I haven t thoroughly enjoyed and laughed outloud with a really good book in a very long time This book The Egg and I by Betty MacDonald has brought some fun and joy into my life Betty MacDonald is Ma Pa Kettles neighbor, and the story has to do with them moving to Washington State and they have a Chicken Ranch with many other animals and crops She is so gifted in her way of telling her story I don t want to be a spoiler, as this is a Book Club read, and we have some fun ladies that are a I haven t thoroughly enjoyed and laughed outloud with a really good book in a very long time This book The Egg and I by Betty MacDonald has brought some fun and joy into my life Betty MacDonald is Ma Pa Kettles neighbor, and the story has to do with them moving to Washington State and they have a Chicken Ranch with many other animals and crops She is so gifted in her way of telling her story I don t want to be a spoiler, as this is a Book Club read, and we have some fun ladies that are a lot of fun and I don t want to ruin it After we have met, I will add some extra tMacDonald was born Anne Elizabeth Campbell Bard in Boulder, Colorado Her official birth date is given as March 26, 1908, although federal census returns seem to indicate 1907.Her family moved to the north slope of Seattle s Capitol Hill neighborhood in 1918, moving to the Laurelhurst neighborhood a year later and finally settling in the Roosevelt neighborhood in 1922, where she graduated from Roosevelt High School in 1924.MacDonald married Robert Eugene Heskett 1895 1951 at age 20 in July 1927 5 they lived on a chicken farm in the Olympic Peninsula s Chimacum Valley, near Center and a few miles south of Port Townsend She left Heskett in 1931 and returned to Seattle, where she worked at a variety of jobs to support their daughters Anne and Joan after the divorce the ex spouses had virtually no contact She spent nine months at Firland Sanatorium near Seattle in 1937 1938 for treatment of tuberculosis On April 24, 1942 she married Donald C MacDonald 1910 1975 and moved to Vashon Island, where she wrote most of her books The MacDonalds moved to California s Carmel Valley in 1956.MacDonald rose to fame when her first book, The Egg and I, was published in 1945 It was a bestseller and was translated into 20 languages Based on her life on the Chimacum Valley chicken farm, the books introduced the characters Ma and Pa Kettle, who also were featured in the movie version of The Egg and I The characters become so popular a series of ninefilms were made featuring them In the film of The Egg and I, made in 1947, MacDonald was played by Claudette Colbert Her husband simply called Bob in the book was called Bob MacDonald in the film, as studio executives were keen not to raise the matter of MacDonald s divorce in the public consciousness He was played by Fred MacMurray.Although the book was a critical and popular success at publication, in the 1970s it was criticized by whom for its stereotypical treatment of Native Americans It had also been claimed that it spawned a perception of Washington as a land of eccentric country bumpkins like Ma and Pa Kettle 6 MacDonald s defenders point out that in the context of the 1940s such stereotyping was faracceptable MacDonald faced two lawsuits by members of a family who claimed she had based the Kettles on them, and by a man who claimed he was the model for the Indian character Crowbar One lawsuit was settled out of court, while the second went to trial in February 1951 The plaintiffs did not prevail, although the judge indicated he felt they had shown that some of the claims of defamation had merit 7 MacDonald also published three other semi autobiographical books Anybody Can Do Anything, recounting her life in the Depression trying to find work The Plague and I, describing her nine month stay at the Firlands tuberculosis sanitarium and Onions in the Stew, about her life on Vashon Island with her second husband and daughters during the war years She also wrote the Mrs Piggle Wiggle series of children s books and another children s book, entitled Nancy and Plum A posthumous collection of her writings, entitled Who Me , was later released thoughts that are on my mind It really is cute Highly Recommend.MacDonald begins her book with a summary description of her childhood and family Her father was an engineer, and moved frequently with his family throughout the West Her mother s theory that a wife must support her husband in his career comes into play when the author marries a friend of her brother Bob who soon admits that his dream is to leave his current office job and start a chicken ranch Knowing nothing about ranching, but eager to support her husband, the author encourages the dream but is unprepared for the primitive conditions that exist on the ranch he purchases.From this set up the book turns to anecdotal stories that rely upon the proverbial fish out of water tales that pit MacDonald against her situation and her surroundings, such as the struggle to keep up with the need for water, which needs to be hand carried from a pond to the house until a tank is installed, or keeping a fire going in Stove , or the constant care that chicks need At one point a guest expresses envy of MacDonald and her husband, as she thinks they live a life full of fresh air and beautiful scenery, which is then followed by MacDonald pointing out that while the guest had lounged in bed that morning, she and her husband had been up before sunrise working for several hours, and then again the couple had stayed up long into the night after the guest had gone to bed Highly Recommend and enjoy very much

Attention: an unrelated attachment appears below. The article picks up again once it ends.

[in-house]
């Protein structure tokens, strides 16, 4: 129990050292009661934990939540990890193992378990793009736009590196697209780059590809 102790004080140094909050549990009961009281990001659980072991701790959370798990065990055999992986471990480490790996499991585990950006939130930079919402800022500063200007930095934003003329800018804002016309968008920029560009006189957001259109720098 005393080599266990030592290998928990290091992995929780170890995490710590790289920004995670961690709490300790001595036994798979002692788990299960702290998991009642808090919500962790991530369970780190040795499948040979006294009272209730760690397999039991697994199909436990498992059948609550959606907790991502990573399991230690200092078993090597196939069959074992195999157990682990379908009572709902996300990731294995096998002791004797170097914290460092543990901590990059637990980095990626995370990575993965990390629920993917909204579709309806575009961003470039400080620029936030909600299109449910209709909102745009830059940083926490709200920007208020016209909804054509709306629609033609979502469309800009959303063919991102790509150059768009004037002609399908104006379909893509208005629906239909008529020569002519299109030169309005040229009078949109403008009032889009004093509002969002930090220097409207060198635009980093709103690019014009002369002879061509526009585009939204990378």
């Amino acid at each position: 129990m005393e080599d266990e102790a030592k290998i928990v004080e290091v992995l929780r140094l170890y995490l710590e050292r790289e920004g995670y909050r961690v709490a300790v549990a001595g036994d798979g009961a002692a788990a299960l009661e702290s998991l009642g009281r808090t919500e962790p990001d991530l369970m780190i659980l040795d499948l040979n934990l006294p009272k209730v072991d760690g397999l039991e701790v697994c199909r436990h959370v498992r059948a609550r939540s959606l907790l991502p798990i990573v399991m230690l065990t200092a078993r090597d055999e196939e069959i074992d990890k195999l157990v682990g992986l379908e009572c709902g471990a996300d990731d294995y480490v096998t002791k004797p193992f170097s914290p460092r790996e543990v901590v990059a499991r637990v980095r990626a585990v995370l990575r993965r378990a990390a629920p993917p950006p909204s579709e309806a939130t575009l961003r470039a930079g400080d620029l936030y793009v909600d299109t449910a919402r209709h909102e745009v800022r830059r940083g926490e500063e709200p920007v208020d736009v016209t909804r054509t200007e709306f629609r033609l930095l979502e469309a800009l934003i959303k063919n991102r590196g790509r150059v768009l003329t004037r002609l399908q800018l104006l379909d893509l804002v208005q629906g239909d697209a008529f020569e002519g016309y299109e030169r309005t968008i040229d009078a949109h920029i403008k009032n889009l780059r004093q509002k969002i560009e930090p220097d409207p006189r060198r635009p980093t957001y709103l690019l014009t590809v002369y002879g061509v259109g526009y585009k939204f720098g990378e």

9. Tig says: